Written by Michael Masukawa • Photography by Simon Hofman, Redferns • December 7, 2016
Administrators at the Berklee College of Music in Boston know that environmental sustainability is one of the largest crises that humanity faces in the 21st century. They also know that the actions of a major school of the arts can have an impact on what others think and do.
As a result, the school has made a commitment to energy and material efficiency that it hopes others will follow. The more environmentally aware each graduating artist is, the thinking goes, the greater the potential is for their future audiences to be aware as well.
Since 2006, the school has reduced its total energy consumption by eight percent. It has updated its lightning systems, installed efficient, automated heating and air conditioning and converted to more energy-friendly appliances. Aramark, which provides dining services for the school, offers vegan options, discounted reusable mugs, and reusable to-go containers. The company also composts food waste and only offers napkins made from 100% recycled paper.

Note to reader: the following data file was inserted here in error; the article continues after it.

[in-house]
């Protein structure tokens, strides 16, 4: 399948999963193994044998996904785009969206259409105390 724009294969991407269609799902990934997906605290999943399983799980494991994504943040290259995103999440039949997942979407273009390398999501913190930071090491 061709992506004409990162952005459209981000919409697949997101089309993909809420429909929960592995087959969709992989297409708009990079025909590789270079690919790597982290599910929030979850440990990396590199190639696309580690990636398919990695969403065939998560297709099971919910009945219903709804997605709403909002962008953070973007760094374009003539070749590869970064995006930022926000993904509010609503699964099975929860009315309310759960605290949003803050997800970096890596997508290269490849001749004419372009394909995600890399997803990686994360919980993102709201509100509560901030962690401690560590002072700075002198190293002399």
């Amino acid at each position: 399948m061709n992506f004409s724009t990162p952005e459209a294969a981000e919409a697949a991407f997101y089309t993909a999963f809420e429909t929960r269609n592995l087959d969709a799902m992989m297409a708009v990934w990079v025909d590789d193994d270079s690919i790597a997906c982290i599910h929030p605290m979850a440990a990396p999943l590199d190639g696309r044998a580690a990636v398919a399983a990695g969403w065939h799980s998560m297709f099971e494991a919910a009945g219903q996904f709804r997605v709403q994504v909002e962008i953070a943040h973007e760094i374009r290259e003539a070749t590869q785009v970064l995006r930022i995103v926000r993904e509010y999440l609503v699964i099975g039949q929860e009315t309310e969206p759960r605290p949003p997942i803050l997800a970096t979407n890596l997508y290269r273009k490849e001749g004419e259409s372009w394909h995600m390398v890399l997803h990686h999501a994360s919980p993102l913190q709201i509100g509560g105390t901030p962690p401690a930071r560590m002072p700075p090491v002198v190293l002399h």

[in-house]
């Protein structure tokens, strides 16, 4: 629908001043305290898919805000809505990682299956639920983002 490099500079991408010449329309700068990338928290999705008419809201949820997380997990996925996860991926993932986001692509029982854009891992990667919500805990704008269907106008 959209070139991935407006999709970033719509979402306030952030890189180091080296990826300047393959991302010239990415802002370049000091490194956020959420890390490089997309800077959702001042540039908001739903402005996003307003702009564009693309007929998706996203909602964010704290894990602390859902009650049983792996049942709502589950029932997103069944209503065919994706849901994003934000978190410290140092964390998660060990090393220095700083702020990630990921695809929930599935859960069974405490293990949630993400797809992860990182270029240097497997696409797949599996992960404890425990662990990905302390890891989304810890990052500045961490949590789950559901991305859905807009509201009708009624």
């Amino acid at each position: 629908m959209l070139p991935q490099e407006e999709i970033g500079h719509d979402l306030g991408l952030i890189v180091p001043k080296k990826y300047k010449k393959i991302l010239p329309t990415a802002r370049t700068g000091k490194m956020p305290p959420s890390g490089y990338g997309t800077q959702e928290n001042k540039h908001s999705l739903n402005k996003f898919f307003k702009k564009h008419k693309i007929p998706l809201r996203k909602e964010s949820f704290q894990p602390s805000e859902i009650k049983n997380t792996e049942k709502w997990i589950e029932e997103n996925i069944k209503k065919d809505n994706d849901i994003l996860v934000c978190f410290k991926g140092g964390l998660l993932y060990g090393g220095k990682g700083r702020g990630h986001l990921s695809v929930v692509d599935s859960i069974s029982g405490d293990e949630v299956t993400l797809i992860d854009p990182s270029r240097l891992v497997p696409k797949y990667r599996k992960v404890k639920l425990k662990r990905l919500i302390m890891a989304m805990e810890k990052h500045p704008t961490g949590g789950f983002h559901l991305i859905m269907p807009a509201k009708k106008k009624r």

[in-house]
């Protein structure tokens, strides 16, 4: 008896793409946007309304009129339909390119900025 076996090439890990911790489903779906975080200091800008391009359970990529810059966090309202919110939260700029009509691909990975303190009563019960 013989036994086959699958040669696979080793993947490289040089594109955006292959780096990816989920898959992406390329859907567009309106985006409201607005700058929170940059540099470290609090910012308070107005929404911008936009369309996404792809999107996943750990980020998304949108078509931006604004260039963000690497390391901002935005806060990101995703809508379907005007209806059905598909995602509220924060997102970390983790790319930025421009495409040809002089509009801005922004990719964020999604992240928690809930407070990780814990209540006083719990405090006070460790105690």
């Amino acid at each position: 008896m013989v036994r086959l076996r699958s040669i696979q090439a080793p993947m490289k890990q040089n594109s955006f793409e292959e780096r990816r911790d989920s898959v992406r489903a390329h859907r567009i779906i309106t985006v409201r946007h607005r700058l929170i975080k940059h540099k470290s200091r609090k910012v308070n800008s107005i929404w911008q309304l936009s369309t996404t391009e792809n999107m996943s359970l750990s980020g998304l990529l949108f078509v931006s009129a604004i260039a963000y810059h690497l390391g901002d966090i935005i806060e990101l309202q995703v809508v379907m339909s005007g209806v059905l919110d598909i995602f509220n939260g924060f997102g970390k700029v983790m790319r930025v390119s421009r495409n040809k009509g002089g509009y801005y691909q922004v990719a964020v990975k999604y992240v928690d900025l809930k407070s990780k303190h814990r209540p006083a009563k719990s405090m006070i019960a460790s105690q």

Berklee has also diverted as much waste as possible from landfills in favor of recycling and composting. In 2014, the U.S Green Building Council awarded Berklee’s 160 Massachusetts Avenue building “LEED (Leadership in Energy and Environmental Design) Gold certification” in recognition of its environmentally efficient practices.
While these developments are fantastic taken as a microcosm, the long-term benefits extend beyond the campus. When Berklee makes an effort to be green, it encourages its students to do the same; and when those students become popular performers, at the very least it encourages them to avoid environmentally unfriendly messages. At best, it will encourage them to take a stand, and to encourage others to do the same.